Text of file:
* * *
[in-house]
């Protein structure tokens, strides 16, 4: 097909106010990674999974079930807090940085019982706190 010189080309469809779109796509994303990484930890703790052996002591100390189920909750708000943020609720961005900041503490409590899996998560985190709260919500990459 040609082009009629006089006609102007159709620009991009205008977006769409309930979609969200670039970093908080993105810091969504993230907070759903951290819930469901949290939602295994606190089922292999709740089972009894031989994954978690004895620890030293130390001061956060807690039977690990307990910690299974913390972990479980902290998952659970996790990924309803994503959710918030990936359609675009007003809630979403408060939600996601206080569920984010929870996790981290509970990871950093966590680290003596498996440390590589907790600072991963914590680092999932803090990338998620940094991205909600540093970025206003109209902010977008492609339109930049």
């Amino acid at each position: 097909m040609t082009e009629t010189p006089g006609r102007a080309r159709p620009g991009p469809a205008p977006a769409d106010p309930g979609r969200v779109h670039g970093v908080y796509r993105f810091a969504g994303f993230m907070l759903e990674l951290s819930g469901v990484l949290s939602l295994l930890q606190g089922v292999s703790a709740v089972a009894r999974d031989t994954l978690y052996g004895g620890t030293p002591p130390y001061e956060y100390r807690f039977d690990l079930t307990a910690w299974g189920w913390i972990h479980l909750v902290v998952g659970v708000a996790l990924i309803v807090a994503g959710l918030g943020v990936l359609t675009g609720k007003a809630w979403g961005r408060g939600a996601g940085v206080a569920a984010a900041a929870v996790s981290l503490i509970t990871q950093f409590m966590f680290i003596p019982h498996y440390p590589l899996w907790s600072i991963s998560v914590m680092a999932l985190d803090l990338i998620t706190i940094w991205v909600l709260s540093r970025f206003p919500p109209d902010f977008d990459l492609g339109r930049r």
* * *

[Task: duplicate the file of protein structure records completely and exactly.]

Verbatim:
[in-house]
């Protein structure tokens, strides 16, 4: 097909106010990674999974079930807090940085019982706190 010189080309469809779109796509994303990484930890703790052996002591100390189920909750708000943020609720961005900041503490409590899996998560985190709260919500990459 040609082009009629006089006609102007159709620009991009205008977006769409309930979609969200670039970093908080993105810091969504993230907070759903951290819930469901949290939602295994606190089922292999709740089972009894031989994954978690004895620890030293130390001061956060807690039977690990307990910690299974913390972990479980902290998952659970996790990924309803994503959710918030990936359609675009007003809630979403408060939600996601206080569920984010929870996790981290509970990871950093966590680290003596498996440390590589907790600072991963914590680092999932803090990338998620940094991205909600540093970025206003109209902010977008492609339109930049």
């Amino acid at each position: 097909m040609t082009e009629t010189p006089g006609r102007a080309r159709p620009g991009p469809a205008p977006a769409d106010p309930g979609r969200v779109h670039g970093v908080y796509r993105f810091a969504g994303f993230m907070l759903e990674l951290s819930g469901v990484l949290s939602l295994l930890q606190g089922v292999s703790a709740v089972a009894r999974d031989t994954l978690y052996g004895g620890t030293p002591p130390y001061e956060y100390r807690f039977d690990l079930t307990a910690w299974g189920w913390i972990h479980l909750v902290v998952g659970v708000a996790l990924i309803v807090a994503g959710l918030g943020v990936l359609t675009g609720k007003a809630w979403g961005r408060g939600a996601g940085v206080a569920a984010a900041a929870v996790s981290l503490i509970t990871q950093f409590m966590f680290i003596p019982h498996y440390p590589l899996w907790s600072i991963s998560v914590m680092a999932l985190d803090l990338i998620t706190i940094w991205v909600l709260s540093r970025f206003p919500p109209d902010f977008d990459l492609g339109r930049r």